Why do some choose to pursue BSN over ASN first?

  1. 0
    In my own mind, I cannot rationalize it. The ASN program is 18 months. Once you graduate and pass boards, you can nurse. At that point you can immediately begin taking the classes needed for BSN. But from what I understand, if you are enrolled in the BSN program from the start, you cannot nurse until you've graduated the program.

    Other than not wanting to take classes while working, I can't see why anyone would choose to take the long route. I'm sure some have their reasons, though, which is why I'm inquiring.
  2. 54 Comments so far...

  3. 3
    18 months is awesome! Here in Illinois, the NURSING ADN program is two years with about a year of prereqs prior to trying to get in. When you finish your pre-reqs the counselor suggest taking another year of extra classes & getting your associates in science & transferring to do an additional 2 years & graduating with your BSN .....in Illinois many hospital s require BSN when they hire that's why many choose BSN route.... Other people are okay with working at clinics with their Rn associates... Guess it just depends what type of job & where an individual would like ..?
    antania31, ianguitarist, and hope3456 like this.
  4. 0
    Totally get your point though! I'm applying to both programs the BSN & RN(ADN) program ...whichever accept s me first I'm going!=]
  5. 1
    ADN is the associate Degree in Nursing ...FYI.
    Success4all likes this.
  6. 3
    They might be out there but I havent heard of any asn programs being 18 months prereqs to finishm like a pp mentioned many/most have at least a year of prereqs, sometimes three semesters, then an additional four semesterd of nursing core. In many BSN programs the progression is almost the same with a few extra classes and you can still finish in three years if you take your prereqs stacked and through summer.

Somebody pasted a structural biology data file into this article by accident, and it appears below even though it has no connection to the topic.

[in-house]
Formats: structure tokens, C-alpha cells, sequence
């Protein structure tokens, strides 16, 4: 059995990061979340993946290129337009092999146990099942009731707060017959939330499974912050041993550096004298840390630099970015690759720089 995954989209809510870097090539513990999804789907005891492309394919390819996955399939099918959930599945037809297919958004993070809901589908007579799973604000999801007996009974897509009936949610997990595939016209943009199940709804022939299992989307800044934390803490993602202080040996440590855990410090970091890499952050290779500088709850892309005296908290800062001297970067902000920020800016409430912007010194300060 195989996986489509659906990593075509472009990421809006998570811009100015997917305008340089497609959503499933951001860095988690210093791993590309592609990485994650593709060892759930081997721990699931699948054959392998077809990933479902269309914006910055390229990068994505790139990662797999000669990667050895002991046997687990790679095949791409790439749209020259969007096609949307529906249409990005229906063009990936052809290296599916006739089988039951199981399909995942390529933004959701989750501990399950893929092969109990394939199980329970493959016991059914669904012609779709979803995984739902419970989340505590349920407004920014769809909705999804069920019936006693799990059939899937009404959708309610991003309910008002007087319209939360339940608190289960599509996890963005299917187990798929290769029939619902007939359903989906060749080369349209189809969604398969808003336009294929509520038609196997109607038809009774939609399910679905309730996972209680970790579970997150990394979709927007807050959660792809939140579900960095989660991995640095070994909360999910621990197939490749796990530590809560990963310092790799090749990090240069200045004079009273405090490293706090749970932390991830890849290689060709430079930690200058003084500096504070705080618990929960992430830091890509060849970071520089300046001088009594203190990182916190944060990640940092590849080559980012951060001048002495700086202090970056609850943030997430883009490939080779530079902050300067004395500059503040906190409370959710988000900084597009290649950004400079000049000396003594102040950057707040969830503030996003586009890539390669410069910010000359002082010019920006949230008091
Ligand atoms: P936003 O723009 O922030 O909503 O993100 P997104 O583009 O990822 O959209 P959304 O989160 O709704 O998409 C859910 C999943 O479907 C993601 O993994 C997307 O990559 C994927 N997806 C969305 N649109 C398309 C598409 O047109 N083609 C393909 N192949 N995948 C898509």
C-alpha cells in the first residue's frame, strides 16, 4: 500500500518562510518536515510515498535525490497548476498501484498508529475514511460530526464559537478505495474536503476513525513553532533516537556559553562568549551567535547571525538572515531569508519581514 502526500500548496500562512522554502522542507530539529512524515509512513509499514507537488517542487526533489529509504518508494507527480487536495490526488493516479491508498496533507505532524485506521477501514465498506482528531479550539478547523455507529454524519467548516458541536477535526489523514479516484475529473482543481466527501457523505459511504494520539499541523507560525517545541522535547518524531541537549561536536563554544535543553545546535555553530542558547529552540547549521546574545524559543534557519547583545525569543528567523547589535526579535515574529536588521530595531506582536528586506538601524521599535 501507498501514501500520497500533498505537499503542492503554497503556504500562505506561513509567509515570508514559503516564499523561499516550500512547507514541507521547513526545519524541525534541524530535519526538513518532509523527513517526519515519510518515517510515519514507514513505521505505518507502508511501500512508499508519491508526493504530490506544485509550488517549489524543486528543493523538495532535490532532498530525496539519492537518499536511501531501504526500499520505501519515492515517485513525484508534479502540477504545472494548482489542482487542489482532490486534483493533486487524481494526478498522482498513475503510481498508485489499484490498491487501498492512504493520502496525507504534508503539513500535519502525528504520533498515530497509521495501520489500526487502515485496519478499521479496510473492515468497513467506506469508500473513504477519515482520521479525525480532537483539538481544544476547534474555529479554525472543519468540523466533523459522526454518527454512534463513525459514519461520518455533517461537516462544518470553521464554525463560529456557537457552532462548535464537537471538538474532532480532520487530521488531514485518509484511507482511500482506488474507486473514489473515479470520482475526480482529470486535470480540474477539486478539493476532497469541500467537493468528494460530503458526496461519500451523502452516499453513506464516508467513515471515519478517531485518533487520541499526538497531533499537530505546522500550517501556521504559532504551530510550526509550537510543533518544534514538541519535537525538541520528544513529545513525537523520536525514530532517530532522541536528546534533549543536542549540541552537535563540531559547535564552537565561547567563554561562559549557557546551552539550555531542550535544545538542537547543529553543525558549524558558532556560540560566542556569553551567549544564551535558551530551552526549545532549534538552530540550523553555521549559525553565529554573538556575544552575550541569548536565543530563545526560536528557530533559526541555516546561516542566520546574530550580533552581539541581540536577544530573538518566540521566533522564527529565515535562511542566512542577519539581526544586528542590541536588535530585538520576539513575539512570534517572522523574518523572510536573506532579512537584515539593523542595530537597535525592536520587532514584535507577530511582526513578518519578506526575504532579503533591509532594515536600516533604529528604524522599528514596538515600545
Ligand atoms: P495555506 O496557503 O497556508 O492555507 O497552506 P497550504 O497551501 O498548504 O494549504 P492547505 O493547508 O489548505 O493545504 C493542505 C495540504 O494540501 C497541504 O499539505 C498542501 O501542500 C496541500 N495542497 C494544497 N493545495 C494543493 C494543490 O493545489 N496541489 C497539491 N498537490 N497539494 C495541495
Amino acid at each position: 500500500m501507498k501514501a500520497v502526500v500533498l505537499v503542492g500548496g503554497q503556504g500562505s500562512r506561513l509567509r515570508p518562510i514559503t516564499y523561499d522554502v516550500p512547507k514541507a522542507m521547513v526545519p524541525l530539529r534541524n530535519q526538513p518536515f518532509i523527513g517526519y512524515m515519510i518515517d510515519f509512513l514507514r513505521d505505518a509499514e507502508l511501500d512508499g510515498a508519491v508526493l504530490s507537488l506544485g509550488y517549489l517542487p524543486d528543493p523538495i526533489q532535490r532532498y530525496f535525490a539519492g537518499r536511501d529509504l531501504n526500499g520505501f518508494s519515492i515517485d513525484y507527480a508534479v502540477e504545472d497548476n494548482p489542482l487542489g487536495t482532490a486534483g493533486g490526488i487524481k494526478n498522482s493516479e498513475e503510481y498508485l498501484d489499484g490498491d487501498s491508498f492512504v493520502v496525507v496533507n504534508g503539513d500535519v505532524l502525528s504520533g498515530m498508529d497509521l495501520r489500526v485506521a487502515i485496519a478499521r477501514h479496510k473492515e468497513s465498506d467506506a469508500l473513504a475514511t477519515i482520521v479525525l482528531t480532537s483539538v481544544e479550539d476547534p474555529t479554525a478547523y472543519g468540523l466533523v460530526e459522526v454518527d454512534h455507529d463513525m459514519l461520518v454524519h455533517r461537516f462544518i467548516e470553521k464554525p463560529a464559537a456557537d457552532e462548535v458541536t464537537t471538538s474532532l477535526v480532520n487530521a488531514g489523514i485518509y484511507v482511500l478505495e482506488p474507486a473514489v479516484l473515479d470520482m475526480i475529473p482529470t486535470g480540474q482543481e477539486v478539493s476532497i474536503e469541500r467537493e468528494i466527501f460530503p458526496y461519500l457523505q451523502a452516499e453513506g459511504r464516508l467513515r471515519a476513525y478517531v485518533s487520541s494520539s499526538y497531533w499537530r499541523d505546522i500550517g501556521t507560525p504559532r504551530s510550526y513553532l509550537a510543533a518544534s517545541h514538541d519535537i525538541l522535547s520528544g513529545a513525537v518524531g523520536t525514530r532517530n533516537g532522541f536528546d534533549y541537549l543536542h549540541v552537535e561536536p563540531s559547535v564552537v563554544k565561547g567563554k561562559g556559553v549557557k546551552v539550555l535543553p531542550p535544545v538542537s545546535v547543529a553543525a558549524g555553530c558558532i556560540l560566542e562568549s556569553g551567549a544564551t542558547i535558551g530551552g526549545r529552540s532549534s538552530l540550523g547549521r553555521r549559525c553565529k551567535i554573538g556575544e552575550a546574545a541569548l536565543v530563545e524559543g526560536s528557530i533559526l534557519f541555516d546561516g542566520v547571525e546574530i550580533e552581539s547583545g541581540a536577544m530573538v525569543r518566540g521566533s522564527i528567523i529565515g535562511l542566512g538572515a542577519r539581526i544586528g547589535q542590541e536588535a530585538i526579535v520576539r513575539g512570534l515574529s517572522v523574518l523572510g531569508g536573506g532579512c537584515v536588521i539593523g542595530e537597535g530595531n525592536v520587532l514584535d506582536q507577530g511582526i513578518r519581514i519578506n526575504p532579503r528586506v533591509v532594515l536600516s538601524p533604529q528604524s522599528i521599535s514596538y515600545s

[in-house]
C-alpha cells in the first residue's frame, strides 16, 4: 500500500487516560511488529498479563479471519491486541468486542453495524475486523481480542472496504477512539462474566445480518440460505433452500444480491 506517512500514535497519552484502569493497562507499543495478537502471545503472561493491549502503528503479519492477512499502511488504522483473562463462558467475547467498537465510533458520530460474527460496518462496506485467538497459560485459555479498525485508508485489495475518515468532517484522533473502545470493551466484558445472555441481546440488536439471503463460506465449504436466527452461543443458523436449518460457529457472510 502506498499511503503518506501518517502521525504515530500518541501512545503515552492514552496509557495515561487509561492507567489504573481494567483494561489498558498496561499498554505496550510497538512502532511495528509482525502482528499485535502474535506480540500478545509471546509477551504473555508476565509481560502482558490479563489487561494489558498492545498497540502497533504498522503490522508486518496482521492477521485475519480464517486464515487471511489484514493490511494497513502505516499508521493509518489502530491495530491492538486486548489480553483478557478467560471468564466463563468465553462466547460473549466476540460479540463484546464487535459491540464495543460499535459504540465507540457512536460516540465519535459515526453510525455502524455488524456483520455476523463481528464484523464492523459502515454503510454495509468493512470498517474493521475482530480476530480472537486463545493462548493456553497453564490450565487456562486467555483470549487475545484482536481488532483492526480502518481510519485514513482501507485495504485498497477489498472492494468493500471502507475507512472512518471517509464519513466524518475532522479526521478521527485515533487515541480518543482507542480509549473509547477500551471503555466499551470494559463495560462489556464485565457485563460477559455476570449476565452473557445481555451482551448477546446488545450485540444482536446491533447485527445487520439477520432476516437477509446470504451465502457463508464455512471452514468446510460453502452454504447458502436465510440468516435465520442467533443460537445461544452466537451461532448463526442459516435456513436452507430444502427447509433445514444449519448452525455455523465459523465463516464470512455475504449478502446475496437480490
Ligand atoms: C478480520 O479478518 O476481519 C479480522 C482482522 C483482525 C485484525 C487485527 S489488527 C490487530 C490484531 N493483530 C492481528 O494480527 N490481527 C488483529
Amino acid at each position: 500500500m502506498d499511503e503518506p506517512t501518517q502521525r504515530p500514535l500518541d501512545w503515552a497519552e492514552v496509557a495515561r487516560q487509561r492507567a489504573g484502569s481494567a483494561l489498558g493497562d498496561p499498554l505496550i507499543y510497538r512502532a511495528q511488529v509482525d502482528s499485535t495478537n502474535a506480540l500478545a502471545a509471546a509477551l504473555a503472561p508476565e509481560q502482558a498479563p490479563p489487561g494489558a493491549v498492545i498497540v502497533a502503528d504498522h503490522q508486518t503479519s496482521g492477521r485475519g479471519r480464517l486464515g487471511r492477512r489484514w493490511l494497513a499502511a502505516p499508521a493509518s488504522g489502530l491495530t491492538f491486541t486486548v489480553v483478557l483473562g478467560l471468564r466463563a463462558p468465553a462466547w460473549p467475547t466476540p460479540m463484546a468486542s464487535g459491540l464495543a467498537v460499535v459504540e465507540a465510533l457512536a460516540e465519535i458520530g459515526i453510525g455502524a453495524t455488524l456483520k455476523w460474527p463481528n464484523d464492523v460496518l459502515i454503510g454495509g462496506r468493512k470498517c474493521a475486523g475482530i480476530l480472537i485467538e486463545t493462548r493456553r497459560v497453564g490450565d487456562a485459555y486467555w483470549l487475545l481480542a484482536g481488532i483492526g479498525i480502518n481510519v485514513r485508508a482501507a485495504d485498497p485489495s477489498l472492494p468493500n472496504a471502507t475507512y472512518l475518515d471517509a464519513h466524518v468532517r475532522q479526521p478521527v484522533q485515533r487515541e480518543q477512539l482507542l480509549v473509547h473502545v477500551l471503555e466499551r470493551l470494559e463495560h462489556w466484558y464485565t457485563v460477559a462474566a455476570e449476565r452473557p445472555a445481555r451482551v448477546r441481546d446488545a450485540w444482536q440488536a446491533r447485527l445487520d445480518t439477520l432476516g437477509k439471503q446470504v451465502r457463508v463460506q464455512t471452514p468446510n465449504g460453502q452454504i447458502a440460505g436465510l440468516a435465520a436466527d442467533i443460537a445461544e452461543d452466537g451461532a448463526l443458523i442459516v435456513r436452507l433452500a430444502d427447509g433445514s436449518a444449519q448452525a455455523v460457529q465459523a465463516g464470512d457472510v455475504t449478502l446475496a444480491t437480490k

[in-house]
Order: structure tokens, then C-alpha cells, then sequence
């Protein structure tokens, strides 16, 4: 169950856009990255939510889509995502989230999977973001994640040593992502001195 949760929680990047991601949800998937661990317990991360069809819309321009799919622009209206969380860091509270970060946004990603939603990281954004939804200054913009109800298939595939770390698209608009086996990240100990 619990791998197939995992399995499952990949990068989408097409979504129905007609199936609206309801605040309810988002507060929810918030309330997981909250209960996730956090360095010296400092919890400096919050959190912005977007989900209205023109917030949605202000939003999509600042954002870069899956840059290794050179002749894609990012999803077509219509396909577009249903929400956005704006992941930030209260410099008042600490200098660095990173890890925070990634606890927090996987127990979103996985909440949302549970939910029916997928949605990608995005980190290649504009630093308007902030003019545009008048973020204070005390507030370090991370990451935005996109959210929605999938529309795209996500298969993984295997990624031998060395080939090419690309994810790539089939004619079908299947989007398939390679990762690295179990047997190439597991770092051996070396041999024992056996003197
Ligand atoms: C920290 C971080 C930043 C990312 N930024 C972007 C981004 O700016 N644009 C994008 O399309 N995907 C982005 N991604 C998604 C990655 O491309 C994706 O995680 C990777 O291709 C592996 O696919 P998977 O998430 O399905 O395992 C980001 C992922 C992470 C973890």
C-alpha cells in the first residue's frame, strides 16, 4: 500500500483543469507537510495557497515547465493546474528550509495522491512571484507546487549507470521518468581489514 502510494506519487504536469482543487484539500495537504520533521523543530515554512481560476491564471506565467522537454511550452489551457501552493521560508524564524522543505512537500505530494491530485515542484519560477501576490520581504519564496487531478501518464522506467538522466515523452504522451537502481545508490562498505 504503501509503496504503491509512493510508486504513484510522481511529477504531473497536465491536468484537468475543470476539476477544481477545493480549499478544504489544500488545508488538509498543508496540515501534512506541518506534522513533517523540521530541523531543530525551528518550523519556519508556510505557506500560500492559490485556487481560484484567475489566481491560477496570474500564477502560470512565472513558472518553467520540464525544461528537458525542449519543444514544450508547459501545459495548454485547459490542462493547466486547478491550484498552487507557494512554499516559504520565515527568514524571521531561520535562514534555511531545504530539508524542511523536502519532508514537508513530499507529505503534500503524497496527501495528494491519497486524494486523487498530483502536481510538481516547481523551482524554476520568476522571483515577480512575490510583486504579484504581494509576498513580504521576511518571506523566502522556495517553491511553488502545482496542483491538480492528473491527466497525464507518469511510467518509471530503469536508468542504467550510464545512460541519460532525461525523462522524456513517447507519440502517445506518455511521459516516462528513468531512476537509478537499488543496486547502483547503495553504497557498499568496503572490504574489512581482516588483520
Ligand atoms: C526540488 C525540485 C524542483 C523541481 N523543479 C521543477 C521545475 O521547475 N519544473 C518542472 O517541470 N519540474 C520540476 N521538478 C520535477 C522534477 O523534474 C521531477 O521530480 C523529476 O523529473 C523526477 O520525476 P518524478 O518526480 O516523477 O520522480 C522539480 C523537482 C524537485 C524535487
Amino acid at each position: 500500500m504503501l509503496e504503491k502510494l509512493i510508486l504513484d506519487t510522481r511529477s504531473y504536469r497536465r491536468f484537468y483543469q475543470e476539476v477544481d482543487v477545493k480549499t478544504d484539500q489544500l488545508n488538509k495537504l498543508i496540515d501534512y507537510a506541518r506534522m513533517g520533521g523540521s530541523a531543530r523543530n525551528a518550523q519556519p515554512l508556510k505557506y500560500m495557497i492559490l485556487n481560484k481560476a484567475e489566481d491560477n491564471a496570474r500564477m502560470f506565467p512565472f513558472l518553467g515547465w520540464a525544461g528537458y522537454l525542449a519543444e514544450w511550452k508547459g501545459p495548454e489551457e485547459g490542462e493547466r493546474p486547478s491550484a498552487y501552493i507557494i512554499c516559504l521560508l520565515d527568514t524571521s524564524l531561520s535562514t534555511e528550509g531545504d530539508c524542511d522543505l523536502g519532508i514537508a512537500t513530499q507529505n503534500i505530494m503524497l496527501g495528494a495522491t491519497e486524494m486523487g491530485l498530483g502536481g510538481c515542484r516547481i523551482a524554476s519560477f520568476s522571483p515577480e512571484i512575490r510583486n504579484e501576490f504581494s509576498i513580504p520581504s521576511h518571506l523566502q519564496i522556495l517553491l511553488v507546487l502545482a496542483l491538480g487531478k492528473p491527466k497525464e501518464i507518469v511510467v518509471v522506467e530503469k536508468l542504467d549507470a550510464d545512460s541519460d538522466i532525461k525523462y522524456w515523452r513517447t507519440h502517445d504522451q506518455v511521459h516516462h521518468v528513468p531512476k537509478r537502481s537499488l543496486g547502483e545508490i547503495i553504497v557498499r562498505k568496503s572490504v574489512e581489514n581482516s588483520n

I guess it comes down tothe necessity of working or not. If someone doesnt need to work asap then why not just get into a bsn program and go that route?

    Personally I had so many additional classes that bsn degrees require it would have been a waste of my previous time and money spent on education to go with an asn which was my original plan way back when.

    So there are a lot of personal circumstances out there and different program options to fit everyones personal styles. Its not always a matter of working asap or getting done fastest.
    antania31, Success4all, and ira89 like this.
  7. 0
    I don't understand it either for most cases. It certainly is the most cost effective option and I would do the same if I were starting from scratch- if nothing else one can work part time as an LPN or RN while going to school part time to finish a BSN.

    However, I have a previous BS so it's a bit silly to go back for an ASN, especially since some of my transfer credits would expire by the time I was done with that and wanted to transfer them into a bridge program. I don't want to totally waste my first degree and not have chem, writing, etc not count. So that's why I'm going straight to a BSN. I am hoping to transfer to an area where I can do an accelerated program at least but for now I'm just cranking out a variety of prereqs so that I can transfer anywhere.
  8. 4
    BSN is rapidly becoming the entry-level requirement for new grad nurses in many areas (primarily hospitals). As nursing becomes more competitive, the minimum standards rise. Between the influx of new grad nurses and hospital after hospital wanting to boast "magnet status," many are hedging their bets and electing to earn the BSN before venturing out into the job market.

    **Just wanted to add that it doesn't really save you any extra time! Once your pre-reqs are done, you complete an ASN program, then follow along a bridge path for an additional year. It actually takes longer in many cases, if not the same amount of time!